In it, but not of it. TPM DC
“Hillary Clinton looked to the future, planning for our generation and the next generation of Americans when she prioritized the fight against climate change as a matter of foreign policy," Adrienne Elrod, communications director at Correct the Record, told TPM in a statement. "Clinton led the way through partnerships and developed incentives to encourage cooperation and progress toward reducing our footprint on the environment.”
Correct the Record credited Clinton with changing the way the United States approached climate change, pointing to her establishment of a special envoy for climate change within the State Department, which it called the Obama administration's point person for climate negotiations, and to the creation of a new Bureau of Energy Resources, which Clinton had said would be devoted to tracking worldwide energy use.
Other points of emphasis for Correct the Record were an agreement with Brazil to improve bilateral coordination on climate change and the Climate and Clear Air Coalition, a group of 37 countries that is working to reduce methane emissions, per the pro-Clinton outfit.
The group also singled out one of Clinton's favorite anecdotes on the subject, which she included in her recent book, "Hard Choices": The time that she and President Barack Obama forced their way into a 2009 meeting in Copenhagan between leaders from China, India, Brazil and South Africa so that they could talk about the Kyoto Protocol.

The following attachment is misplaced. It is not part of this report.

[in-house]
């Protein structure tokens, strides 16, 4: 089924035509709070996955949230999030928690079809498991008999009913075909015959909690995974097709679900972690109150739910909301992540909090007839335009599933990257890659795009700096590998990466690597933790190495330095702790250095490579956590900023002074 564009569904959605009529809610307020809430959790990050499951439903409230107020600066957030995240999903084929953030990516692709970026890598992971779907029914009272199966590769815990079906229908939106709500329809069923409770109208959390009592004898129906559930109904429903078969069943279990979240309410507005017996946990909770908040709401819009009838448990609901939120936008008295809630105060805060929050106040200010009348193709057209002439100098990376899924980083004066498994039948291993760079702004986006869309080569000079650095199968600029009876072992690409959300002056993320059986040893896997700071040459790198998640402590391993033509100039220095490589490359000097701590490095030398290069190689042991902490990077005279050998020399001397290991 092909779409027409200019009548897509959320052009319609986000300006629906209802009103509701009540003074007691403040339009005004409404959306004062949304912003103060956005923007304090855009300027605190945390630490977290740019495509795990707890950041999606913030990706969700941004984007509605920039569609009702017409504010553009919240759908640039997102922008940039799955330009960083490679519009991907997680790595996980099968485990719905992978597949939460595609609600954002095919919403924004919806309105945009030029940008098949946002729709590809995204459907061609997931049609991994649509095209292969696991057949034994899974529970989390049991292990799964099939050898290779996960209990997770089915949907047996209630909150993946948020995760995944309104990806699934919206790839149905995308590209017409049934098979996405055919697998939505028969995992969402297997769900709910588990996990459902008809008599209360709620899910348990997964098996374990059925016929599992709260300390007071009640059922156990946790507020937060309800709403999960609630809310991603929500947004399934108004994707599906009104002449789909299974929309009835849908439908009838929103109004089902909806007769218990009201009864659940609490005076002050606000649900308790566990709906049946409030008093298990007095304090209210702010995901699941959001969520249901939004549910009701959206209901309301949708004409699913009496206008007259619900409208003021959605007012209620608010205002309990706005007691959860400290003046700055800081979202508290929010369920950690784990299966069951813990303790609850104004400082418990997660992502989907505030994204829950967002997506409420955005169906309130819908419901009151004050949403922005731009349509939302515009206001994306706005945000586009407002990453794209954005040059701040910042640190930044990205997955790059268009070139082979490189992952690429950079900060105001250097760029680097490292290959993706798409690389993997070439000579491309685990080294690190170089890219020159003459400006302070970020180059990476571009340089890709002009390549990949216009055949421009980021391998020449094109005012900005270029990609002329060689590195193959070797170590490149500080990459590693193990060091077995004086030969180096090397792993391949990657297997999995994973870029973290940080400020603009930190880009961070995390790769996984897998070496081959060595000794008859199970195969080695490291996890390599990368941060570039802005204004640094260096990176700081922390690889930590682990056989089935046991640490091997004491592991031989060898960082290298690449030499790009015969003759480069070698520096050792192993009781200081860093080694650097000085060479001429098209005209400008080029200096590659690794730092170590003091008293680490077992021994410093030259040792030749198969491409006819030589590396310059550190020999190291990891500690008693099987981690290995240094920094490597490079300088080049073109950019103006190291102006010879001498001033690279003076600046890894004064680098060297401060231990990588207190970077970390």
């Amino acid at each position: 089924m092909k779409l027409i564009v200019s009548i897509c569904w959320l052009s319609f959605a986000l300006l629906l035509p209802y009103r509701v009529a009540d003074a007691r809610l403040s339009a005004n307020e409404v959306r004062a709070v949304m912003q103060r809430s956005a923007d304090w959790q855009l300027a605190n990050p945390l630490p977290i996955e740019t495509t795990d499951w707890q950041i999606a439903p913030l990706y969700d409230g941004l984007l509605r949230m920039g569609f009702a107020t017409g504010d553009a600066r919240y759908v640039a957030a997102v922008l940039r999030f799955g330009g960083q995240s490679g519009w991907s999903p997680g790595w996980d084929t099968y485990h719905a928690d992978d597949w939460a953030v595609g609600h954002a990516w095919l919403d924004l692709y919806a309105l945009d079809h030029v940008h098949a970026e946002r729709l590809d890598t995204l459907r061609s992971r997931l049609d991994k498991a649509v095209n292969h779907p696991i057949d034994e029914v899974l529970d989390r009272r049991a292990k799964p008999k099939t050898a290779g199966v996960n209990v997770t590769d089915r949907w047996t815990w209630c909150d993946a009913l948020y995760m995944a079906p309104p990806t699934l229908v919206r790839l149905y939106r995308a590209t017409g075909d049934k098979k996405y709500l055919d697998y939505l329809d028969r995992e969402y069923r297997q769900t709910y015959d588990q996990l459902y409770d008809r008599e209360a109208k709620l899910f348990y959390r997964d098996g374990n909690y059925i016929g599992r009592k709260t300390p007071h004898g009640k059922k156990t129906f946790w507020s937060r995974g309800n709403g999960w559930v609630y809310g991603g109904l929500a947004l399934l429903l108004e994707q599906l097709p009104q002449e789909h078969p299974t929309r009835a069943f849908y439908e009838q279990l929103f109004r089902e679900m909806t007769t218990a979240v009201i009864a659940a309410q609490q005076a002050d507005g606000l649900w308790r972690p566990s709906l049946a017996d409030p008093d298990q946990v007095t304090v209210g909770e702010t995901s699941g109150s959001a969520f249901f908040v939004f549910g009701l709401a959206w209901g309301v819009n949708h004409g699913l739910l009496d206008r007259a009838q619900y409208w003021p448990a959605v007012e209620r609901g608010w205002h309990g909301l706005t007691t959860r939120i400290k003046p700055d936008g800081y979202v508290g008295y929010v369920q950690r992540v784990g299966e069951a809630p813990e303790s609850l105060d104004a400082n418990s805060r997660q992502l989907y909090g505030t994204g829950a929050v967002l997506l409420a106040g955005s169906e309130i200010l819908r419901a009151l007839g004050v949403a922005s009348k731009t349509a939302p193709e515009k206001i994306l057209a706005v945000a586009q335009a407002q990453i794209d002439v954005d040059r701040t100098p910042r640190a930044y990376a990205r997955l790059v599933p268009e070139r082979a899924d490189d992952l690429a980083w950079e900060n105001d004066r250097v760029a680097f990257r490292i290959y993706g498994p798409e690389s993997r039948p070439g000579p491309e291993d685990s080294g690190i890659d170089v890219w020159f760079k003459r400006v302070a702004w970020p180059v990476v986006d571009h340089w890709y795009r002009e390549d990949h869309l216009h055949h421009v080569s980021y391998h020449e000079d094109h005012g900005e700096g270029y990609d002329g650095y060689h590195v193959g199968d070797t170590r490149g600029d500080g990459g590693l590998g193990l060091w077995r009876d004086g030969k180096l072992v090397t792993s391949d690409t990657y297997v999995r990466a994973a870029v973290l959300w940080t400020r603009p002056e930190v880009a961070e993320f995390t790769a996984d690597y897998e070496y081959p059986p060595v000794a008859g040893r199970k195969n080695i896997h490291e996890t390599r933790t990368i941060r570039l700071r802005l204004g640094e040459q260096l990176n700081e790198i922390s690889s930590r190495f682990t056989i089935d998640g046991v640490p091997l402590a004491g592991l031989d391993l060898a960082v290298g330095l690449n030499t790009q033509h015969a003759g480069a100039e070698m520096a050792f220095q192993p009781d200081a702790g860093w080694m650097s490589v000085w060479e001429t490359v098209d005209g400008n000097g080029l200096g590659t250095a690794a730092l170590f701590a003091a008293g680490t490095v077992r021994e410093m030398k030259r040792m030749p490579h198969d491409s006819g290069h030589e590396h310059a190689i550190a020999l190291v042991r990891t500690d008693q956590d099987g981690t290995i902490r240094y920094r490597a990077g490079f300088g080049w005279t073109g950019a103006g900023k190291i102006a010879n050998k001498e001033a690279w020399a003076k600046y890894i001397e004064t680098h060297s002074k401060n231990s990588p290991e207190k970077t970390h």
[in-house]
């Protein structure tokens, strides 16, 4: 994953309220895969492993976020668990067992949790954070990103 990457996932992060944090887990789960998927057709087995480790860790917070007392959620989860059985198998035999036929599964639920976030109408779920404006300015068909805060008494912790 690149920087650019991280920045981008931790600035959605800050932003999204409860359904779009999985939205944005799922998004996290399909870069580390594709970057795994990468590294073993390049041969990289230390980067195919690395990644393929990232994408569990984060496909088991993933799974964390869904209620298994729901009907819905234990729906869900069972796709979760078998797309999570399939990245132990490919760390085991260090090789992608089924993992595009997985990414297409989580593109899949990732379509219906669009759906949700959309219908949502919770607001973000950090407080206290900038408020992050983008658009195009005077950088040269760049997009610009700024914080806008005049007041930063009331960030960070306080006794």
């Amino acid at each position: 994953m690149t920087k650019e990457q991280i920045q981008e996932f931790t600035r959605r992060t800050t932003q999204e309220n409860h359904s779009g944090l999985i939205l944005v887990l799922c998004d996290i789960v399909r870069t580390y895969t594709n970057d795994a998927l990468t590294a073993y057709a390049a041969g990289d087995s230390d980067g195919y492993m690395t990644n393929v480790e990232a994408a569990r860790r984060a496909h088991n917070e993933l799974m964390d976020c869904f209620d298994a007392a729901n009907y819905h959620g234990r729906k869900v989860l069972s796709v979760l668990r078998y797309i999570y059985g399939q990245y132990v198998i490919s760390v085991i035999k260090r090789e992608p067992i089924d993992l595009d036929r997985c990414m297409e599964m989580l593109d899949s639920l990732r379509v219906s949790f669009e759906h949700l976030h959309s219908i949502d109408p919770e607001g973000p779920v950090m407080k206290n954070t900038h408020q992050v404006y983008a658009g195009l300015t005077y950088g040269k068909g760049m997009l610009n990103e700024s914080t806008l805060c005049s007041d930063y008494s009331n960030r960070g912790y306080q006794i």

The meeting led to a non-binding agreement that all developed countries would set 2020 goals for cutting their carbon emissions. The United Nations later said that the goals set in the so-called Copenhagen Accord were insufficient, though they were considered "an important step toward the objective of limiting growth of emissions" in the words of an U.N. official.
The Thursday speech is one of the first forums for Clinton to talk extensively about climate change as the 2016 speculation has kicked into full gear. She has, however, continued to addressed it with regularity during her frequent speaking engagements.
In March, according to the Associated Press, she said climate change was "not just some ancillary issue," but one that required "mass movement."
"I’m hoping that there will be this mass movement that demands political change," she said, "and it becomes just as powerful as some of the other issues that effect the outcome of elections here and around the world.”